The cloud is making an impact on education. It means schools have an opportunity to transcend technology, enabling innovative ways of teaching and learning. So how do you make that transition to cloud or take your current cloud to the next level? Begin by considering the following questions:

Is moving to the cloud a systemic, supportable and sustainable change?

Systemically, is the cloud solution something that is interoperable with existing tools or systems?

Do you have continuous professional development and training in place to ensure your school or district can fully utilize and support cloud?

Does your district have the infrastructure and financial stability to sustain this change?

As I mentioned above, there are many options. And while it would be ideal to look at them all and simply weigh the perceived pros and cons, doing so can sometimes be overwhelming.

My recommendation is to first look at the possible cloud benefits and prioritize what you want cloud to do for your school or district. It is important to recognize that while cloud stands to benefit the entire district in a variety of ways, everything we do as district stakeholders should be about what is best for our students.

For instance, does standardizing your district on a collaborative platform better prepare our students for their future? Or does moving your grading and attendance system to the cloud – where parents can more proactively receive communication and monitor student performance and attendance – better prepare our students for their future?

Collaboratively prioritizing these changes by addressing the primary goal, as well as the secondary goals for your district will help best determine what solutions you should consider.

After you have identified your goals related to the cloud, continue your research by examining public, private and hybrid cloud options. Selecting one will further narrow your search.

While more schools are using private cloud today, three years from now 52 percent of K-12 IT pros believe they will implement more public cloud and 40 percent believe they will implement more hybrid cloud. This indicates that schools’ comfort with cloud ‚Äì including public cloud models where they may perceive they have less “control” ‚Äì is growing.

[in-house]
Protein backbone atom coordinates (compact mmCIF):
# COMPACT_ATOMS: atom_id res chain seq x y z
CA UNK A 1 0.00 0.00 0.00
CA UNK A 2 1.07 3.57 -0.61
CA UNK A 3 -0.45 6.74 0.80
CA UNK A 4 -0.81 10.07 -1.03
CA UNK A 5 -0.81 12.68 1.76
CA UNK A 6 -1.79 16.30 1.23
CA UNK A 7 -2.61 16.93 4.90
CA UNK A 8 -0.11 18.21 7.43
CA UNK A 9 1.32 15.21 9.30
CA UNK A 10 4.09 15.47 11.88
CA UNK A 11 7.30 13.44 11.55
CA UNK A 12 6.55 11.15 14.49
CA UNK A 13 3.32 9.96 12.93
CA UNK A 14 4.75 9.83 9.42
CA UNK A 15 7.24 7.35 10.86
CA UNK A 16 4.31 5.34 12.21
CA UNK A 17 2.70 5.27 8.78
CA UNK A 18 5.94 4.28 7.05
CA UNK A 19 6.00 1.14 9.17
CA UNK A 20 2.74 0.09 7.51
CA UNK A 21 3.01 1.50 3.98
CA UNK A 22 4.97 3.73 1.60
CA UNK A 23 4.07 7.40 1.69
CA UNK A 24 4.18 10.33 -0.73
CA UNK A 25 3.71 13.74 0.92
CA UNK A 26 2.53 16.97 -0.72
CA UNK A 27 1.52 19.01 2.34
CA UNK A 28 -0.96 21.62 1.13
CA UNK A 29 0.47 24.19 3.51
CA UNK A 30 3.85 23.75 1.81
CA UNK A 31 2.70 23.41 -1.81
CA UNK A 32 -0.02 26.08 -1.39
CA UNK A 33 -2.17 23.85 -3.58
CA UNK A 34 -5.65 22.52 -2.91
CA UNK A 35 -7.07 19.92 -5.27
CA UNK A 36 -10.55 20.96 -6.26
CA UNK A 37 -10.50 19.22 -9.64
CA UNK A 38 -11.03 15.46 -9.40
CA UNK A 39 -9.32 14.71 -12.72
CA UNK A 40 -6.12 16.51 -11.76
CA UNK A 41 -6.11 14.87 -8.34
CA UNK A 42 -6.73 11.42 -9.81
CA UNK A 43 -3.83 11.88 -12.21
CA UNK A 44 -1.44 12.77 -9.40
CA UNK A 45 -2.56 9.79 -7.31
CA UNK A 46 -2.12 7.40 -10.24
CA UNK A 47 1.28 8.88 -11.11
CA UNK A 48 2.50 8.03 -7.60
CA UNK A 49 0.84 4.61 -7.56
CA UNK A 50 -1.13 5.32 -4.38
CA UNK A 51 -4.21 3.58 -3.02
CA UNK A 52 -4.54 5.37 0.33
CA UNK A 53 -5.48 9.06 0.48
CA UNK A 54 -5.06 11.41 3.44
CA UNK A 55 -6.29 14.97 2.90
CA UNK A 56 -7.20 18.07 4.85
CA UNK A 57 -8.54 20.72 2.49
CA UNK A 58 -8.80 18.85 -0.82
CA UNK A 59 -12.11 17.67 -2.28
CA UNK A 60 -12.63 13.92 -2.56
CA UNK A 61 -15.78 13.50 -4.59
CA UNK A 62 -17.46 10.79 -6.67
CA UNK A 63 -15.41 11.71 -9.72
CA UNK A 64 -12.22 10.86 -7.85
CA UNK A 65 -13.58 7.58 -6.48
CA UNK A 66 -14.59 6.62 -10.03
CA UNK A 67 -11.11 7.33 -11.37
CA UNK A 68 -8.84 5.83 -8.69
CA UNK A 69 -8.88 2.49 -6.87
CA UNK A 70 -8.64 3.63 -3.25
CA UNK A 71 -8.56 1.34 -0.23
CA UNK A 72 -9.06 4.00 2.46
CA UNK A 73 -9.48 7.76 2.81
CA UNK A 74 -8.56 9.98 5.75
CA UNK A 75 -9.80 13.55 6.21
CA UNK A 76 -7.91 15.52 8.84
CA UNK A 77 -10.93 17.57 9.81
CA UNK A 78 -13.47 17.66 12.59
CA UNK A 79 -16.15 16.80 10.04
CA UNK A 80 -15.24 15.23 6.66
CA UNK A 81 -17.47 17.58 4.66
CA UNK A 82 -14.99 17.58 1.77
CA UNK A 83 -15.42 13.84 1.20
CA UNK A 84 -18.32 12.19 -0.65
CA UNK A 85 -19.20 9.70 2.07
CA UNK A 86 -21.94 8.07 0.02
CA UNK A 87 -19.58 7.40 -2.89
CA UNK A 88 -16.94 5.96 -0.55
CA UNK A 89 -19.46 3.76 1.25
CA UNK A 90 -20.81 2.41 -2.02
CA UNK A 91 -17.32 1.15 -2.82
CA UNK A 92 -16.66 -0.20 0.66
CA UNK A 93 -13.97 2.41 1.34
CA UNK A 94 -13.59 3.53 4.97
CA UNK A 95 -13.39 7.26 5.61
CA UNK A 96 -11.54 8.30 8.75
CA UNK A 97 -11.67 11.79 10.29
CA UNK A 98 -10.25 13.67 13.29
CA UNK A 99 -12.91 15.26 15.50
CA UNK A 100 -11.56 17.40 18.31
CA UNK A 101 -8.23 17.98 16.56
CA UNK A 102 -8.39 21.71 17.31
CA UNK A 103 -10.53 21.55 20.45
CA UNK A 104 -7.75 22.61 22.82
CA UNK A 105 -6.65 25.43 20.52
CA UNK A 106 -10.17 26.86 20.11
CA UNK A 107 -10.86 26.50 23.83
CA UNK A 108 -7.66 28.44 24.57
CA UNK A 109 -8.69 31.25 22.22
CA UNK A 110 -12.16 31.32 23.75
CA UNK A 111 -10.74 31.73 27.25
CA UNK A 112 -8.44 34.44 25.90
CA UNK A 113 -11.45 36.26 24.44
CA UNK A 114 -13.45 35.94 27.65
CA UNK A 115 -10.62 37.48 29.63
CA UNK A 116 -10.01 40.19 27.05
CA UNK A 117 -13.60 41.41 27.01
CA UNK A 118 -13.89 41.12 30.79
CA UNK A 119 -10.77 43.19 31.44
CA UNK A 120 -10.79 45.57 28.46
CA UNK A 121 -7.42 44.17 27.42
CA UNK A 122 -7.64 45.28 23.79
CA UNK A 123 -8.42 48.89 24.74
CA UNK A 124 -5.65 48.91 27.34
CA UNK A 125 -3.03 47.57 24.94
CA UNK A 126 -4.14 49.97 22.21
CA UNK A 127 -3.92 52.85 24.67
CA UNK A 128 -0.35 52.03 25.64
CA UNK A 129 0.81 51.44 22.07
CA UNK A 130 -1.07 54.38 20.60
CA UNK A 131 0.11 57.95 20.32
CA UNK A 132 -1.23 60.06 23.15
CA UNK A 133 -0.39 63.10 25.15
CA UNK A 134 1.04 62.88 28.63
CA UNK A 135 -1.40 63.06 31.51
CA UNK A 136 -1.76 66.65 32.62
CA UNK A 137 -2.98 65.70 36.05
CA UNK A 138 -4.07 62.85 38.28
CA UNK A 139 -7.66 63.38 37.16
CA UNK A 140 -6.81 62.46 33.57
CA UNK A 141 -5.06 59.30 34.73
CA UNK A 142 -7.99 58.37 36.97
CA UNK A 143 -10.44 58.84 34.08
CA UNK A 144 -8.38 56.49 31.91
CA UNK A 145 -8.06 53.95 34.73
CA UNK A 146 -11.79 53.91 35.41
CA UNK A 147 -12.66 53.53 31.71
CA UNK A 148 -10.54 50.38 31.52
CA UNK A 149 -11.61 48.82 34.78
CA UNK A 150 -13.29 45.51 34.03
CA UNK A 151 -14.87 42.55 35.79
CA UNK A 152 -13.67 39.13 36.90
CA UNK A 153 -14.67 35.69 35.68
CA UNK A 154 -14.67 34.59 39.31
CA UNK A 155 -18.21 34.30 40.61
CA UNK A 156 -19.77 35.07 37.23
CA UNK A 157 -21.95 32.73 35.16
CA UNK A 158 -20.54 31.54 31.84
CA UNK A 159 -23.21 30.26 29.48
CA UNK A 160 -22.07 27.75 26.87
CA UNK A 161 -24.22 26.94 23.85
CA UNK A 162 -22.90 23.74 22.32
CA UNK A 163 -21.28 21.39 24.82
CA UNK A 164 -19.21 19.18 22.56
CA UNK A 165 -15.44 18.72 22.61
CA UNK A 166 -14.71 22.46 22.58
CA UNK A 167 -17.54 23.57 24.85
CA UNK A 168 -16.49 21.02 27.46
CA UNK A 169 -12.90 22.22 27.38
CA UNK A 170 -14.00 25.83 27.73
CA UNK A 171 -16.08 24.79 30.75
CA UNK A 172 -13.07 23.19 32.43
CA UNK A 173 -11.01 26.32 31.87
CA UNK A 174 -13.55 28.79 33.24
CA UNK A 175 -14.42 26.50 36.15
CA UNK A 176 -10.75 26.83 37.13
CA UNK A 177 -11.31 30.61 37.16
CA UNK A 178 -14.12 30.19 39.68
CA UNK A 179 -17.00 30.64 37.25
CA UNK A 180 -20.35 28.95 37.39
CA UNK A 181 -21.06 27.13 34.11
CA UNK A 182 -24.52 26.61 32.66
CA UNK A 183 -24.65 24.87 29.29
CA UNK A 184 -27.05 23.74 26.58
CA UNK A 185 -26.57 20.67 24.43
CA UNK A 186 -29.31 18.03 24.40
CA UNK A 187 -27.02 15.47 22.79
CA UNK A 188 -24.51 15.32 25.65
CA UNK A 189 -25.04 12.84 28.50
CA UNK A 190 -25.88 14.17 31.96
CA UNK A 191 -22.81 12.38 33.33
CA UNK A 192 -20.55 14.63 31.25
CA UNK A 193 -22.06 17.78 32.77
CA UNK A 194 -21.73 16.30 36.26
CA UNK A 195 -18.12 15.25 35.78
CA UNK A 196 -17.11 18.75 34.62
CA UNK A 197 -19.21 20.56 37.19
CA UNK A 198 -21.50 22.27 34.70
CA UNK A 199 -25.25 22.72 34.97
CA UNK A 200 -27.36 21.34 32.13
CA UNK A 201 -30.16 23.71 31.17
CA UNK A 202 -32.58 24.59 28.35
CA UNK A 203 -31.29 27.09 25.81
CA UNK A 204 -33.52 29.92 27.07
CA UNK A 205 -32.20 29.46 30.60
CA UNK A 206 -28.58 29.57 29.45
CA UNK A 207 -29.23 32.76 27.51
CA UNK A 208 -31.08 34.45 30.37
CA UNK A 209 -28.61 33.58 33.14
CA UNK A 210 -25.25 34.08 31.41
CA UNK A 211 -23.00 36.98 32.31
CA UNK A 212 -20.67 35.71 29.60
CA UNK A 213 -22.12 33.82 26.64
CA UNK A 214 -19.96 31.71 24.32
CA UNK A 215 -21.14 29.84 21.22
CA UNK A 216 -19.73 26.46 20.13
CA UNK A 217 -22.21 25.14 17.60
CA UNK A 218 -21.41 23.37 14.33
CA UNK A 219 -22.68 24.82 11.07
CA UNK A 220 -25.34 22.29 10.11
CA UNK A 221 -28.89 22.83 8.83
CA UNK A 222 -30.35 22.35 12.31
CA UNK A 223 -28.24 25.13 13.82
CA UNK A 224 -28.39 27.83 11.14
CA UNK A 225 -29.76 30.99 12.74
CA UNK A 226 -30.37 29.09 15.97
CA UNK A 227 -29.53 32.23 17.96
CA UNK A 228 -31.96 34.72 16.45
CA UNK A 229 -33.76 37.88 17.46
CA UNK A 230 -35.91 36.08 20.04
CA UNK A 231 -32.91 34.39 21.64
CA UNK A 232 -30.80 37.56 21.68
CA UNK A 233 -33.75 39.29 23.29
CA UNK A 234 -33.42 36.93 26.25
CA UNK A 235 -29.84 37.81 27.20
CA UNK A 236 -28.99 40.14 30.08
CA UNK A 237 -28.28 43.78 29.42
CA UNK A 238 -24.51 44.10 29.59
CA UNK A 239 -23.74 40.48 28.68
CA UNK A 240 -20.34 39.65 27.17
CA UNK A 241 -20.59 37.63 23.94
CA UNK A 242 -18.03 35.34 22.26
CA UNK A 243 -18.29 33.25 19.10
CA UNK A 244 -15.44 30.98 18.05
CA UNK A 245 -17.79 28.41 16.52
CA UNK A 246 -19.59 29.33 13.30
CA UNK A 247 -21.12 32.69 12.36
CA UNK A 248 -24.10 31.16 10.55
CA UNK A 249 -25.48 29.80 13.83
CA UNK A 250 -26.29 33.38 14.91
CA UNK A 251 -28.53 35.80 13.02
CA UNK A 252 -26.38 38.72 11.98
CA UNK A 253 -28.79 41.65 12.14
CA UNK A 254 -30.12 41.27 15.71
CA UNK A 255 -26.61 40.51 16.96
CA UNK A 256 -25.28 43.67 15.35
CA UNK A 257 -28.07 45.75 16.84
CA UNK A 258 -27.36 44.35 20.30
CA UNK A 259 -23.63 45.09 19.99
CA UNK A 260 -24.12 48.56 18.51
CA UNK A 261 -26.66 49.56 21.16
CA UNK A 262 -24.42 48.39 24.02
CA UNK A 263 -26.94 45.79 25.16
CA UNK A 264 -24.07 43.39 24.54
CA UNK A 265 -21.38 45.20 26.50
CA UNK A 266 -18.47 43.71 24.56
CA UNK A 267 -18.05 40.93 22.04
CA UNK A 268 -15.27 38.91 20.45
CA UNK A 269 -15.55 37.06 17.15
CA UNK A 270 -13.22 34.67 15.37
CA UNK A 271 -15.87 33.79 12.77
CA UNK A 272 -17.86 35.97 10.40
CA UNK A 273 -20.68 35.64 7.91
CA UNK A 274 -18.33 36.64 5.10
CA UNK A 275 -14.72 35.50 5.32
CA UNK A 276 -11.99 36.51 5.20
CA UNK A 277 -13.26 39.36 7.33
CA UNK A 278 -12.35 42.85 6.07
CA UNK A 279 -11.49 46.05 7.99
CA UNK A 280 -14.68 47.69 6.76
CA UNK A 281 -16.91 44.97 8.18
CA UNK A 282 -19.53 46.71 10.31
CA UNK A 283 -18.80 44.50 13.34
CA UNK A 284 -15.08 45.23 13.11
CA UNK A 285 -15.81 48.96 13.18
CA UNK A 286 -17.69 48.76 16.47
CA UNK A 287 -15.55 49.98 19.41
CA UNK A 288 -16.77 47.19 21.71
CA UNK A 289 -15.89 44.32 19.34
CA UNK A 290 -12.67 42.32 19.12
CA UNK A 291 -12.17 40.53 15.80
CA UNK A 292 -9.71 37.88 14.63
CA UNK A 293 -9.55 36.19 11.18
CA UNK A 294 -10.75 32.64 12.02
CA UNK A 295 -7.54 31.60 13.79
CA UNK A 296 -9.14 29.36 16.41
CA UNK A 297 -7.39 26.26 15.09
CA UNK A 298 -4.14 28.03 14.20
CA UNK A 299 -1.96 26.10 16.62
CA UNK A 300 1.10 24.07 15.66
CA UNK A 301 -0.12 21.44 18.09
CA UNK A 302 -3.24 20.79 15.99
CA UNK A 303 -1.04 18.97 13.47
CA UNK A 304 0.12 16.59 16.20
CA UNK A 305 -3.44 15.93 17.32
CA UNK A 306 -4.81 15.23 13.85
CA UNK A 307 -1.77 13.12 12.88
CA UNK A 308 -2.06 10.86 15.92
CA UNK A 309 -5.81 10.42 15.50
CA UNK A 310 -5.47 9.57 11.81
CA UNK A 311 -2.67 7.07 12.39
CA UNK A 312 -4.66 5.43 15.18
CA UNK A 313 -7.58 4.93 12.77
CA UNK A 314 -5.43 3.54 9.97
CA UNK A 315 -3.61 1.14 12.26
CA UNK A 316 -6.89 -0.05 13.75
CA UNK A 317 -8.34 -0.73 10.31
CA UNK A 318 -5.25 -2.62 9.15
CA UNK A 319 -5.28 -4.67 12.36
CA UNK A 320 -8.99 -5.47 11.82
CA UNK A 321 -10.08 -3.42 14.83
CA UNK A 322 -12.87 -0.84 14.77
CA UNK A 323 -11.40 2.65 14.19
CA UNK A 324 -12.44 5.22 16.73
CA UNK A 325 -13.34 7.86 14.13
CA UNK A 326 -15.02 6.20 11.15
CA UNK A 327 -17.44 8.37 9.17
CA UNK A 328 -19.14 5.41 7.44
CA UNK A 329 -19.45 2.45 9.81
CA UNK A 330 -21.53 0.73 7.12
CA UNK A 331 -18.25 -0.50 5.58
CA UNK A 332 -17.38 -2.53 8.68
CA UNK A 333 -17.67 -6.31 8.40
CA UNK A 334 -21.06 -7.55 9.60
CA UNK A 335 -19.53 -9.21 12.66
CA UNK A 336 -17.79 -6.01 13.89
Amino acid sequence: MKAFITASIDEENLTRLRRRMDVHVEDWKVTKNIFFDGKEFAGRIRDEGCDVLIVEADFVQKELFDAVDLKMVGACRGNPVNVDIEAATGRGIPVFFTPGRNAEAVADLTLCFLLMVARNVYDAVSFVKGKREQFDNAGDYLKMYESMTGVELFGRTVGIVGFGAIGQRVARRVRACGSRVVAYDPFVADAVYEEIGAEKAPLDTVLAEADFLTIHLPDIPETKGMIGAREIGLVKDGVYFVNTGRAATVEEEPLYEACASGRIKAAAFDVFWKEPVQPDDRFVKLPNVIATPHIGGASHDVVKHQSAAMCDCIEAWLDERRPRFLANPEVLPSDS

Look at the options and see what solution best meets your goals. It’s safe to say that regardless of the solution or option you choose, it is imperative to consider the safety and security of your staff and students. There may be additional solutions you need to purchase, such as a cloud access security broker, to ensure that protection. Finally, begin to weigh the options.

Talk with your trusted solutions provider and, most importantly, your peers. Sixty-seven percent of your fellow schools and districts are using cloud in some capacity. Ask them what they are using and how it is working for them. Ask them for their recommendations. They will be able to share their challenges and successes, as well as describe how cloud is impacting their learning communities.

Once you make the choice you can begin, or continue, moving to the cloud and unleashing the amazing potential it has to offer. Ultimately, cloud can help your district achieve the goal of doing what’s best for your students and their future.

—Mike Patterson is a K-12 Education Strategist for CDW-G